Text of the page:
How to Help Stakeholders See What’s Possible

As business analysts, we talk a lot about gathering or eliciting requirements. In some situations, business stakeholders simply don’t understand what’s possible because their view of technology is limited by the  current capabilities or by what a rogue developer told them was “impossible” a few years back.

As business analysts take on increasingly strategic roles within organizations, we can’t always expect our stakeholders to know exactly what they want. It’s incumbent on us to help them discover it.

So what does it mean to help stakeholders see the possibilities in technology? This is the stuff of strategic thinking and of some technical know-how. It involves balancing the real (not mythical) constraints of your current technologies against the possibilities afforded by next year’s budget. It involves seeing what could be possible and then helping your business stakeholders also see what’s possible.

This is tentative ground. There is a bothersome way to assert technical possibilities. It looks something like this:

“I can see you really need something like [blatant assumption about a stakeholder need], let’s build it using this [insert fancy new technology here]. What do you think? Let’s do it.”

This is the kind of thing you hear often from technologist and architects who are looking for an excuse to implement something that’s going to either a) be really fun to work on and/or b) build their resume. It also comes from high priced consultants with expertise in specific technology stacks.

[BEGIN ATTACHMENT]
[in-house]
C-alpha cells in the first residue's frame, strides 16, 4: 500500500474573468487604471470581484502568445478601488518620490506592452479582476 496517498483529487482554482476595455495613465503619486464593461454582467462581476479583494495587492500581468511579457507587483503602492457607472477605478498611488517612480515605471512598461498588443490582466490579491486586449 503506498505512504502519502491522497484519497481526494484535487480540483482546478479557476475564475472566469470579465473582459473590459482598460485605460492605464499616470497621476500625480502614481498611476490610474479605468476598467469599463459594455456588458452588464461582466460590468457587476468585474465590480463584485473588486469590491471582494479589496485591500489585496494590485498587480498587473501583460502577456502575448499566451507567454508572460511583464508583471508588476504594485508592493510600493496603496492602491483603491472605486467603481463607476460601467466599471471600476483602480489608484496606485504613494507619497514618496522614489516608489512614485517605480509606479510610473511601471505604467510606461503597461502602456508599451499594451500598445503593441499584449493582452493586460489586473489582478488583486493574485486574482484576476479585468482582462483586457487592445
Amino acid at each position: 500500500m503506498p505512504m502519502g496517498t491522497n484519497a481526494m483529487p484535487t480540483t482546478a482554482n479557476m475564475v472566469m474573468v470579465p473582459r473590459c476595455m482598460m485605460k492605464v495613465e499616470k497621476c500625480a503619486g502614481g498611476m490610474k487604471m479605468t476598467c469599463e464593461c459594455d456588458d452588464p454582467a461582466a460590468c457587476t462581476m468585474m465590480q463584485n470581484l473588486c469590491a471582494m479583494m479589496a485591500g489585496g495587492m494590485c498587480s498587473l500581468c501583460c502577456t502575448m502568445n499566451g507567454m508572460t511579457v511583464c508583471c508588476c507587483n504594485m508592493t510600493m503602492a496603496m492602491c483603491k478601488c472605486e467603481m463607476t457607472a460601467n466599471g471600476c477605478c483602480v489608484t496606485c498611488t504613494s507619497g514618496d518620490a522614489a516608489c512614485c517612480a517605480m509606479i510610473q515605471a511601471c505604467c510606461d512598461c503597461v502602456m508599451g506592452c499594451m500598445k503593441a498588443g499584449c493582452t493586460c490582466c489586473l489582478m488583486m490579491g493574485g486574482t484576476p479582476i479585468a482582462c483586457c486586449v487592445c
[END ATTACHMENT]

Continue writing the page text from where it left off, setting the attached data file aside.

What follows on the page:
The alternative to this approach is to establish a framework of possibility in which you can then discover requirements. It might look something like this:

So I was learning about [insert fancy new technology here] last week. This makes some new things possible that would have been really difficult in the past. For example, it provides the ability to [insert new capability here]. Do you think you might be able to leverage something like that to improve how you do business?

And if that doesn’t initiate the conversation, continue on:

Some ideas I had for how we could leverage this new technology are: [list possible enhancements to get them talking].

And then as soon as the ideas start to flow from your stakeholder, stop talking, listen and ask follow-up questions. Combining your understanding of what drives the business and of the technological possibilities, along with strong elicitation skills, you can begin to help the business see a new world. And then you talk together in this new world of possibilities and discover together what it might look like. You are in a realm where you can talk about new project concepts and what it might make sense to focus on next.

A word of caution: This can be dangerous ground if your organization is not in a position to support new strategic initiatives. The last thing you want is a stakeholder assuming that this discussion will initiate a specific initiative or project without a proper business case, project approval, and funding. At times this process might help a business stakeholder or sponsor think about what they should be asking for in terms of budget to implement more strategic initiatives. Regardless, manage expectations with care, balancing the “ideal world” possibilities with the “on the ground” realities.

>> Learn More About Elicitation

These articles will help you improve your elicitation skills and help flesh out the new ideas you discover when everyone starts to see what’s possible.

53 Tips for Discovering All of the Requirements

How to Interview a Subject Matter Expert

Elicitation Techniques Used By BAs

Stay informed about new articles and course offerings.

(You'll get a free step-by-step BA career planning course too).

Click here to learn more